I am in a darkened room queuing behind other people at the back of a building that was once an air-raid shelter in Amsterdam’s Vondelpark. We have been instructed to pick up a torch from a basket and look around, but there are so many people pressed into the small space that all the torches have already been taken. I can see sheets of paper on the wall with mysterious rectilinear markings, and I’m brushing against clothes on hangers suspended from the ceiling. At the back, there is a laptop showing pages from a book—it’s hard to read at a distance in the gloom. Some kind of street protest is playing on a video monitor back near the entrance. I have no idea what to make of all this, and even if I had a torch and could linger, I’m not sure it would make much difference.
Photo illustration by Kate O’Connor
This multimedia installation, which took place in July, was part of the graduation show for the Sandberg Institute’s M.F.A. design course. Annelys de Vet, a Dutch designer, heads the program, and Daniel van der Velden of Metahaven, guest designers of this issue of Print, is a tutor on the course. Seven designers were graduating this year, all women, and each student had put together a display.
The darkened room was devised by Anja Groten, a German student, and it represented a group of activists she called the Invisible Operators. We had been warned that these anonymous figures might be present among us in the room, though they wouldn’t make themselves known. It was only the next day, in the student presentations, that it became fully clear that the project was about squatting in empty buildings in Amsterdam, which was made illegal in October 2010 after years of tolerance by the authorities. The enigmatic markings, to be inscribed by hand on the cement between bricks, were a secret code by which the clandestine “operators” broadcast messages, bypassing phones, email, social media, and other traceable forms of digital communication.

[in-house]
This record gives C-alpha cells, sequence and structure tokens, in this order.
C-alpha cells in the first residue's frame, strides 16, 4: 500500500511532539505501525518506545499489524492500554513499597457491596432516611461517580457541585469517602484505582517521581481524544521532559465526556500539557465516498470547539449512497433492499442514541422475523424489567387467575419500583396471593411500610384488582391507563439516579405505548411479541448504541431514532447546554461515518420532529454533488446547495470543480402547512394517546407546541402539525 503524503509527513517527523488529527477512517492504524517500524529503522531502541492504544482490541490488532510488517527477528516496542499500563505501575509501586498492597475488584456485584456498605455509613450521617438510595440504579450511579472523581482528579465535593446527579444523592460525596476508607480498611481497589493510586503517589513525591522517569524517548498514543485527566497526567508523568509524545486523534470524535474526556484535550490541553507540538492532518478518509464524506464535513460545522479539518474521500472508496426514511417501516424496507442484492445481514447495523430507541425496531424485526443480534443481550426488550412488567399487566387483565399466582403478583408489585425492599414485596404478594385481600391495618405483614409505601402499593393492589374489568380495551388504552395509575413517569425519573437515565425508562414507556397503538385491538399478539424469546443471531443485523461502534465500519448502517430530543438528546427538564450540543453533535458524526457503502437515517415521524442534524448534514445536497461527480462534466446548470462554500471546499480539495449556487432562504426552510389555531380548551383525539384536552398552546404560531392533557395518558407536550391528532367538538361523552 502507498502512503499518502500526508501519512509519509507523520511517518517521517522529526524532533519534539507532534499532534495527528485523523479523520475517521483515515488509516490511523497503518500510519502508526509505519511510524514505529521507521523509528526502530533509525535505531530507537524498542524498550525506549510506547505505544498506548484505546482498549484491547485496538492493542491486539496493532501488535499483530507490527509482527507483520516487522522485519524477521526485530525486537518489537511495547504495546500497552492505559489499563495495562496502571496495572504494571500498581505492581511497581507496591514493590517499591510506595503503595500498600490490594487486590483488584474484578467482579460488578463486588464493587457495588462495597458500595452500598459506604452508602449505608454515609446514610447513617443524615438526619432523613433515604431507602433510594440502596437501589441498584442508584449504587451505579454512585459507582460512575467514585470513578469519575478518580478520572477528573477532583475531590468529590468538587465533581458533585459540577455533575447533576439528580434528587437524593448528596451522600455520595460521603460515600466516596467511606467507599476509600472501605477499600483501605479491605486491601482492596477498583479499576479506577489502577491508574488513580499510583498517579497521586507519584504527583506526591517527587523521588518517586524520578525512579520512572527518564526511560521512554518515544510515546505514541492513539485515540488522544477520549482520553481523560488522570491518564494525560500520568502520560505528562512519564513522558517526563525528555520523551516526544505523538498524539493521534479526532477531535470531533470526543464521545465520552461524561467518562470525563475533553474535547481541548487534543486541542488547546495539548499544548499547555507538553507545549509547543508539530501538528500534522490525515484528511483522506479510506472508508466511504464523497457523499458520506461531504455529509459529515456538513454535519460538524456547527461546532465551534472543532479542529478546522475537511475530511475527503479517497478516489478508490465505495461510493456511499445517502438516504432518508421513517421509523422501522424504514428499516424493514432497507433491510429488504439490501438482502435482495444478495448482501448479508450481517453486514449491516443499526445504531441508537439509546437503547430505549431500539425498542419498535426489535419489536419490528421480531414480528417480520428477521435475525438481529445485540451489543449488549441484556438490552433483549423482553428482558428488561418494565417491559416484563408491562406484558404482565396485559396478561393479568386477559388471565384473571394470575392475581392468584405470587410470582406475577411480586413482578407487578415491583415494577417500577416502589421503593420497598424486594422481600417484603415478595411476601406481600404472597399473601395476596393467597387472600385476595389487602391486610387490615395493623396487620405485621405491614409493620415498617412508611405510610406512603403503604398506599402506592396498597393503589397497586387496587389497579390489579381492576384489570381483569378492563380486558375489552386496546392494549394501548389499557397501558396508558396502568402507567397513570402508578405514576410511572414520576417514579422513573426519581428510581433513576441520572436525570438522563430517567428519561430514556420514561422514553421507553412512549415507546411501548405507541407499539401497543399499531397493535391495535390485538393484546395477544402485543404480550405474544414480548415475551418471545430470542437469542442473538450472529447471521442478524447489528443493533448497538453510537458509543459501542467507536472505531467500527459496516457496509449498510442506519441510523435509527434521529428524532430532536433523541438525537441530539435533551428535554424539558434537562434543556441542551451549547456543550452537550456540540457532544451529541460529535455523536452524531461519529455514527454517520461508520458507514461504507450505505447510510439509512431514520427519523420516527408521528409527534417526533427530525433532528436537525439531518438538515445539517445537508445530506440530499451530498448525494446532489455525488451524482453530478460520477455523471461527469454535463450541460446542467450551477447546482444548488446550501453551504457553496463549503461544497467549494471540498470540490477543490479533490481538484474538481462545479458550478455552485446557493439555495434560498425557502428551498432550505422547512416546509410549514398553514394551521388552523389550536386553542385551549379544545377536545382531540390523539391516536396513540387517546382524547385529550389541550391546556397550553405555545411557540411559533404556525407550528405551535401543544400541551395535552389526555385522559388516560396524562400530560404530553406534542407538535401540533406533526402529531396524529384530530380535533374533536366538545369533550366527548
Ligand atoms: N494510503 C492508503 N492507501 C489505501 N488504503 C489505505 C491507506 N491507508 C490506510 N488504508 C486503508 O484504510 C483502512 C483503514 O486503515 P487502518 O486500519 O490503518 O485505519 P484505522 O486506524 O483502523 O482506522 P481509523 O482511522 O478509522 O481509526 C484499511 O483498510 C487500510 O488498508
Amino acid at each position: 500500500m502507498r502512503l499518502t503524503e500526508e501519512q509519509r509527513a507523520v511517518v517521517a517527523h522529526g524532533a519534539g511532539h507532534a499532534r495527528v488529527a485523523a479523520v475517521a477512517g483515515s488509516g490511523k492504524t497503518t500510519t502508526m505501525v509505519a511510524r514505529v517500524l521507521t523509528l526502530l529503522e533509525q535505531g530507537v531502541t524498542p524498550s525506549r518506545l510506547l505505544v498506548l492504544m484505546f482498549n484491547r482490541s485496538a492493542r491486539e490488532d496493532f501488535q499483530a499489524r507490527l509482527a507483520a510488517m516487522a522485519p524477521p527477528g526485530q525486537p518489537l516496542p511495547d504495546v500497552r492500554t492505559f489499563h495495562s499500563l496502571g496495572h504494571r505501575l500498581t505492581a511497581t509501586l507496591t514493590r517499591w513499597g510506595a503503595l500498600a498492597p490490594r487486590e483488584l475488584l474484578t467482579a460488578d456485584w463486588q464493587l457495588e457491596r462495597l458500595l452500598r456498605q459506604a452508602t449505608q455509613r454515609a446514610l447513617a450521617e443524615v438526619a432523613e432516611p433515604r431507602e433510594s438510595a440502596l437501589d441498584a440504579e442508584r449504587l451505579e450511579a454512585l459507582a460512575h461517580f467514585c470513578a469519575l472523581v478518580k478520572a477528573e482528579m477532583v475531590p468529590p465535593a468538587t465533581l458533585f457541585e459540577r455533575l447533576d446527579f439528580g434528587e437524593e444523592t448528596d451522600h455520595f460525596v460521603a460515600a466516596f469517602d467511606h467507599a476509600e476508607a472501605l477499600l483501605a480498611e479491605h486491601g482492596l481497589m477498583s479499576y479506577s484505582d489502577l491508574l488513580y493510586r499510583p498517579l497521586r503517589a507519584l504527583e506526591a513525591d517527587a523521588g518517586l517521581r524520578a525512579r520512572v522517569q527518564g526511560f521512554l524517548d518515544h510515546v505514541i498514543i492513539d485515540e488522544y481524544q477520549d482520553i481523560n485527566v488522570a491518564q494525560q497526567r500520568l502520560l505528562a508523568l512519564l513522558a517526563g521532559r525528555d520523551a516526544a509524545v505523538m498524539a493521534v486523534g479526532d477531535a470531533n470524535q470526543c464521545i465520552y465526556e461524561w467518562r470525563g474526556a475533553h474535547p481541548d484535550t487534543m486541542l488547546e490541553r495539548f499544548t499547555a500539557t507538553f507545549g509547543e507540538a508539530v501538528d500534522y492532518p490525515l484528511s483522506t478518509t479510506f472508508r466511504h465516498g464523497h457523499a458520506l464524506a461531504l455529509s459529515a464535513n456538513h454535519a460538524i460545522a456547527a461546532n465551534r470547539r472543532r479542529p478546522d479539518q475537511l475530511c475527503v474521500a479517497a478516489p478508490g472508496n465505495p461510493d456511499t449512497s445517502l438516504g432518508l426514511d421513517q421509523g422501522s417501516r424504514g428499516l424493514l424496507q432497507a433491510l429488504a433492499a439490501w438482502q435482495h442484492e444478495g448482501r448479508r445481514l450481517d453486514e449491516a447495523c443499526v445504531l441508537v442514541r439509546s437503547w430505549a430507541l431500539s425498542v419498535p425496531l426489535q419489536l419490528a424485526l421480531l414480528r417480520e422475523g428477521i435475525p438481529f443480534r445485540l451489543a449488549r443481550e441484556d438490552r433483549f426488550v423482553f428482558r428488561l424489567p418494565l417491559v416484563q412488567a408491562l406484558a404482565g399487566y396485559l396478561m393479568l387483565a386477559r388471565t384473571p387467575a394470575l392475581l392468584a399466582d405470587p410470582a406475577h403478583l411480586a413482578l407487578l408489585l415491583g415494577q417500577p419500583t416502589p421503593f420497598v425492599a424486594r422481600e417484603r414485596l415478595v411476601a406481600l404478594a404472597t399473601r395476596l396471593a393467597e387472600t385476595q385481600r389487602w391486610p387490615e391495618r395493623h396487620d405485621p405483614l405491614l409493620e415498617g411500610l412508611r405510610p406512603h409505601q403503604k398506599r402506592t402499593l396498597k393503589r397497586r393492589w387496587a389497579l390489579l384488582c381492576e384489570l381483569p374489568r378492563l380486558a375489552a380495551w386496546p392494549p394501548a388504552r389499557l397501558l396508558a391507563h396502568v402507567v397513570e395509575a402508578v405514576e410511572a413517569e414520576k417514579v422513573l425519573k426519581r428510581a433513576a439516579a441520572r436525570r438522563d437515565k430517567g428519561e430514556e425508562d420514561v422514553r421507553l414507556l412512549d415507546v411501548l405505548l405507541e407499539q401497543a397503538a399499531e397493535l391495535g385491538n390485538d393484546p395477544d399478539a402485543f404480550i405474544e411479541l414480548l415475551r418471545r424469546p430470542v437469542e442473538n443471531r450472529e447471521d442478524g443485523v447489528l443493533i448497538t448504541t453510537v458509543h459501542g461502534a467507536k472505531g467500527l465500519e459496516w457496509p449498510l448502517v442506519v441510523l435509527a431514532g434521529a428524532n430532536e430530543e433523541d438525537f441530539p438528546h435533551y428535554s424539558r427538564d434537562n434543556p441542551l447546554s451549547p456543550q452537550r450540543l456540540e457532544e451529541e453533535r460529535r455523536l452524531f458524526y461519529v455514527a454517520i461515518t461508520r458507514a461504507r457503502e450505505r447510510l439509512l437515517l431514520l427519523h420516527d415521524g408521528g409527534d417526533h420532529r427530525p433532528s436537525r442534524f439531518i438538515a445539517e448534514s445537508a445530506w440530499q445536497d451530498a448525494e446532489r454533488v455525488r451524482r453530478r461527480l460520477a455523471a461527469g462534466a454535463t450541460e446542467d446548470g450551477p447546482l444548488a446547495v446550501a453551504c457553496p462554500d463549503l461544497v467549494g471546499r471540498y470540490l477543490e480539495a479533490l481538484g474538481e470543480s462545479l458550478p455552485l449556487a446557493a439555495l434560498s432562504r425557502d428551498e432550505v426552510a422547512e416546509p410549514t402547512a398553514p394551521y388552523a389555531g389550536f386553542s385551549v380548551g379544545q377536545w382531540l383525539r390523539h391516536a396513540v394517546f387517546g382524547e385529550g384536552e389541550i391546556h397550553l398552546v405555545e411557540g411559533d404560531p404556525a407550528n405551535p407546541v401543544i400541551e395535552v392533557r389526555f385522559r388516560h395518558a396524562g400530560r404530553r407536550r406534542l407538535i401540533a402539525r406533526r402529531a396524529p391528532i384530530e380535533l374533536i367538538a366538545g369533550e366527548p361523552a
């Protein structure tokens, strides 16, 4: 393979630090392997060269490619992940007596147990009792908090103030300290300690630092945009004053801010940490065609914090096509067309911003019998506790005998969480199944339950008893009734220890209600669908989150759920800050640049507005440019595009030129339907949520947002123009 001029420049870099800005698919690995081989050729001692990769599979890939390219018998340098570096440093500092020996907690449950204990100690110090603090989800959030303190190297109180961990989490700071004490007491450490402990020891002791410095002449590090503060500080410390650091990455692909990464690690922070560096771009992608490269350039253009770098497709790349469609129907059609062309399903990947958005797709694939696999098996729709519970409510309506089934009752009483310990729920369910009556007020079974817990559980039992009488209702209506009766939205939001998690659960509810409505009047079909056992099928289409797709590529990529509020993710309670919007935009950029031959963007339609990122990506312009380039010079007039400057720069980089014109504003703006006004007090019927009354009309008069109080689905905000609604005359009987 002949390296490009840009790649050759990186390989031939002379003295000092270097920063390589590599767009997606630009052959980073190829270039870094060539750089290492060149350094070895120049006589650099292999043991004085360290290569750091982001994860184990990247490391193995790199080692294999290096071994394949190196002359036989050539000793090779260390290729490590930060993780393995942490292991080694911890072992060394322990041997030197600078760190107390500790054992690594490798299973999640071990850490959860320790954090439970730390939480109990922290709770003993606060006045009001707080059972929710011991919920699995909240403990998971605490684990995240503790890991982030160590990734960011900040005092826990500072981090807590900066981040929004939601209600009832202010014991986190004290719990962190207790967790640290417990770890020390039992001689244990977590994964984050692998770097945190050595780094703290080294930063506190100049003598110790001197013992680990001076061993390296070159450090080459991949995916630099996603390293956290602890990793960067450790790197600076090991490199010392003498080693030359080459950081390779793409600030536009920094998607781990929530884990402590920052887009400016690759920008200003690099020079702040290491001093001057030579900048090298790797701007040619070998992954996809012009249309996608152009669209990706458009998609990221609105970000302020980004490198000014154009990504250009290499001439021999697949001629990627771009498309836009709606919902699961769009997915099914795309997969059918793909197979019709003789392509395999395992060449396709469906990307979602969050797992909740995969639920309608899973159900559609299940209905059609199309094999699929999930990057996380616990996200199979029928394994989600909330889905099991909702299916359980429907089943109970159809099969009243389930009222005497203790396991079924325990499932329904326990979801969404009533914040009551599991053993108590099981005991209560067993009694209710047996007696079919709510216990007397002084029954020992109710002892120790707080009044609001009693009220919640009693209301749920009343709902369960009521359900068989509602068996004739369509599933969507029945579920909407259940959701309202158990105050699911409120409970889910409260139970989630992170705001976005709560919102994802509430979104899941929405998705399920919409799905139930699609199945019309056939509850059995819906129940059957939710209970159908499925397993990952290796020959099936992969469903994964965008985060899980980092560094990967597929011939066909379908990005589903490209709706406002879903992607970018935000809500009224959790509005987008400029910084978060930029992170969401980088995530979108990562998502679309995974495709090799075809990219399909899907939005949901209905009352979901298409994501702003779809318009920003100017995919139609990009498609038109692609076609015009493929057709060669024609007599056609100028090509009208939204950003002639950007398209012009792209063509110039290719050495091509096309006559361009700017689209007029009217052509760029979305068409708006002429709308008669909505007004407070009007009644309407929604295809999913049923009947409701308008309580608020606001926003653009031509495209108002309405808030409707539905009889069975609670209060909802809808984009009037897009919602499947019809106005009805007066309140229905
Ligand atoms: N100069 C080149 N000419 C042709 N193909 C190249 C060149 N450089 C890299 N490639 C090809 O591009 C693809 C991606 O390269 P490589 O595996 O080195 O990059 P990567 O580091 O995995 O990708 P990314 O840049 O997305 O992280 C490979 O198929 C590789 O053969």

I single out this event because I happened to take part in it—I was invited to join the graduation jury—but in many ways Groten’s challenging installation was no more than one might now expect from an M.F.A. course in graphic design, or a graduation show. Graphic design stopped looking like graphic design, as we once knew it, several years ago. Of course, one can still find posters and pieces of print to admire, but no self-respecting student at master’s level pays hefty tuition fees and prolongs her education to end up looking like a throwback; graphic communication, as it once was, is no longer the inevitable focus of designers’ thinking or concerns.
In a previous column, I questioned many graphic designers’ apparent lack of interest in visual form, arguing that design without a concern for the “graphic” is cutting off its nose to spite its face, and risks ending up with not much of an identity at all. But this complaint takes it for granted that since the field once existed as a clearly defined activity (and identity), it should continue to exist in that form. Let’s not forget, too, that even in its heyday, with a secure professional identity and consistent visual outcomes, graphic design always struggled to achieve external recognition of what it was and why it was significant. The point was often made in rueful anecdotes from designers who found themselves at a loss to explain to a doubtful relative quite what they did for a living.
The other students’ projects in the Vondelpark were equally broad in their interpretation of graphic design. One took the form of a performance by an actor pretending to be the president of the Chimerican Union, a notional marriage of China and the U.S. He addressed us from the podium in tones of extravagant satire while a couple of women in nurses’ uniforms—one of them the student, Lauren Grusenmeyer— shouted support and tried to inflame the crowd. The banners and placards were certainly graphic but secondary to the symbolic concept and writing. Later, Janneke de Rooij, a student concerned with the public’s stereotypical views of Africa, attempted to subcontract the design problem by encouraging the audience to workshop graphic messages using texts and supplied pictures. A third student, Maartje Smits, showed documentaries. Her charming onscreen presence, entertaining writing, and compelling voice-over suggested she might have the makings of a future Miranda July: writer, storyteller, visualizer, and filmmaker.